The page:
Google announced today on the AdWords blog a change to the way Quality Score is reported inside the UI; this will take effect over the coming days.
There was a whole lot of emphasis on the idea that this doesn’t fundamentally change the auction-time QS metrics or ad-serving behavior but is simply a reporting change that gives additional transparency and weight to the 3 main QS factors (expected CTR, ad relevance, and landing-page experience).
So, what does this mean for advertisers.? Well, as an established QS naysayer, I have a few things to say. (Let me just get “I told you so” out of the way first. Okay, I feel better.)
- As much as I may be down on QS, as Director of Client Services at 3Q Digital, I have major empathy for just about every SEM issue that comes up – especially those that make clients angsty. This means that for those of you tracking QS changes on an ongoing basis in your reporting – oops, Google just broke your data. I’m finding myself super-grateful today that this isn’t a key point with our clients. For the agencies where it is, there are going to be some hard client conversations next week.
- Speaking of hard client conversations, the idea that this won’t impact the auctions or ad serving but will impact the QS number displayed – that’s a bit of a head-scratcher, no? If the old number was so directionally meaningful, why change anything? Also, if your automated rules or manual bidding formulas factor in QS, you need to take a look at all that stuff because it’s all broken now too.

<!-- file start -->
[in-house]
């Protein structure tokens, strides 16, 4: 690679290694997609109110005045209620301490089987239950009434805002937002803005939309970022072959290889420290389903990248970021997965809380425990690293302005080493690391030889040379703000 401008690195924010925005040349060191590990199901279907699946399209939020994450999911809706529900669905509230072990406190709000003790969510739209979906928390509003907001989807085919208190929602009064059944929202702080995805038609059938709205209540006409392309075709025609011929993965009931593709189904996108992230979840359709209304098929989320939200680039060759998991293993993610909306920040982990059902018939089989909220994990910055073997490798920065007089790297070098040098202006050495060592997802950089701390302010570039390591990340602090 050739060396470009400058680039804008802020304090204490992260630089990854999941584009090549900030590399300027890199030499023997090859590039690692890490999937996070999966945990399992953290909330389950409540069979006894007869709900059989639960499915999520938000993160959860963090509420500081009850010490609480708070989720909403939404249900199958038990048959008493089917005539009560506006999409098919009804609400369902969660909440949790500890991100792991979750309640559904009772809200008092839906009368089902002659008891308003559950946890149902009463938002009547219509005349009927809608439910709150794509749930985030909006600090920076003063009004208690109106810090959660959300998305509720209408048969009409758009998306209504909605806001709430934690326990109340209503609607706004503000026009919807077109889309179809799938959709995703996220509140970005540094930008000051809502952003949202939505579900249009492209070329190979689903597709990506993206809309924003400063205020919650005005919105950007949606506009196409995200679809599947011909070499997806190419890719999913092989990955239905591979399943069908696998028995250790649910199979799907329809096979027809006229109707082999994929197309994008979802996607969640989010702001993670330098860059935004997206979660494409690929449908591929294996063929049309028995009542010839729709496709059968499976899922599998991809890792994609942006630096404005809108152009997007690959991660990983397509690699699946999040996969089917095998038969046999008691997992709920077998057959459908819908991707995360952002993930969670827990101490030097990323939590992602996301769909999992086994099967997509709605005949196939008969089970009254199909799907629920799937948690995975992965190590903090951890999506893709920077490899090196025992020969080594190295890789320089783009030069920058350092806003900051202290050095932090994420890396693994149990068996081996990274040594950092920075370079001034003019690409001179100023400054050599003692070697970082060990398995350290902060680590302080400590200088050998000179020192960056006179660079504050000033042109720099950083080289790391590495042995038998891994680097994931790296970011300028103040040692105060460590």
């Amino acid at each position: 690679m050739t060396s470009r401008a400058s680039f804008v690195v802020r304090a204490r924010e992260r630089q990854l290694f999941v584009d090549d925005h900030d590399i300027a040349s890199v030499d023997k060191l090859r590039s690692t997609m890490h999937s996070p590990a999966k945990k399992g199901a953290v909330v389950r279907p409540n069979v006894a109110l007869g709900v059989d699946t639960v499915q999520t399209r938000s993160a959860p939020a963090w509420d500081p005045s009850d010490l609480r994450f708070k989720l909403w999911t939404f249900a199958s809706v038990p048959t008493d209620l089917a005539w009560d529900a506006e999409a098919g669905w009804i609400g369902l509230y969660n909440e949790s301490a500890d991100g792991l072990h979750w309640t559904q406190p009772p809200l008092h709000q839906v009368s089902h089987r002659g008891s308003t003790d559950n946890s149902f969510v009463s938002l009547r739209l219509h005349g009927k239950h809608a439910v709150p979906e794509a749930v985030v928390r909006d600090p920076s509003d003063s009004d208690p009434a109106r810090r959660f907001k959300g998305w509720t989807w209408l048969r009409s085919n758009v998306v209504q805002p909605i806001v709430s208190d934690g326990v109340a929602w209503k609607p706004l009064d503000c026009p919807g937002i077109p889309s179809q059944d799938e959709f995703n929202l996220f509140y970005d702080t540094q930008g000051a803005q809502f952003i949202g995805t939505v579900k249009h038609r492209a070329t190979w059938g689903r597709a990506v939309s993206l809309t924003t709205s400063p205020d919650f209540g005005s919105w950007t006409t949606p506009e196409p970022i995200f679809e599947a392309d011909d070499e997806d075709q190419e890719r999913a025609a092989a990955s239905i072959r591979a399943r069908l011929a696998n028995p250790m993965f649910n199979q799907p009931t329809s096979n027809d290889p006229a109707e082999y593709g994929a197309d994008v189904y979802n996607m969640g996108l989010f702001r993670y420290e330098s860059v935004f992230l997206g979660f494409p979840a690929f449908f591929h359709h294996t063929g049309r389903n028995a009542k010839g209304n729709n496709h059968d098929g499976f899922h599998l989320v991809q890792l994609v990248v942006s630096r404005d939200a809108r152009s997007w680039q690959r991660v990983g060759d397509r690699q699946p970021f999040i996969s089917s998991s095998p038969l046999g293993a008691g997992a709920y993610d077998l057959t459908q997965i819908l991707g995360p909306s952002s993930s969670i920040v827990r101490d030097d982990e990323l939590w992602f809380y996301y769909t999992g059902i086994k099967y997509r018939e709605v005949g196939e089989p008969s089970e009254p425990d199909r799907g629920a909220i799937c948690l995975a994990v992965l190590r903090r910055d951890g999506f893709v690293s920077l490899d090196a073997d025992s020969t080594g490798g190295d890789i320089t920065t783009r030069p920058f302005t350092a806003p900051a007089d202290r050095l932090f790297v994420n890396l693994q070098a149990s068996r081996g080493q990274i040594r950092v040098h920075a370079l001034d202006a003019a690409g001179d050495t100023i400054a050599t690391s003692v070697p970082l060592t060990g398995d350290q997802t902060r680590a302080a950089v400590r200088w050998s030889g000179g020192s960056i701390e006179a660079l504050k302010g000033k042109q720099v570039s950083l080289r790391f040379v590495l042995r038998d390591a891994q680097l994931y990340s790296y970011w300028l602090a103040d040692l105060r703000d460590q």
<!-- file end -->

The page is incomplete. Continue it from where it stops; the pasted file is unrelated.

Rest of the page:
- Google says that this new QS is in “closer alignment” with the metrics that matter, yet it still doesn’t impact the actual auctions. To me, this validates that the old QS was not aligned with the actual auction behavior all that well, and though this new metric is “better,” it’s not completely aligned with the real algo.
Rather than pick the announcement apart further, I’ll just consider it validation that you should focus on the driving factors and not the arbitrary QS number – make that the new arbitrary QS number. Make relevant, compelling ads that drive good CTRs; make quality landing pages that are clear, topical, aligned to user intent, and easy to use; and keep testing and testing to make all this stuff better.
This way, the next time Google “improves” the QS reporting, you won’t be left questioning your reporting or optimization methodology, and you won’t be left answering tough client questions about why you have been caring about this “less-transparent,” “less-aligned” metric all along.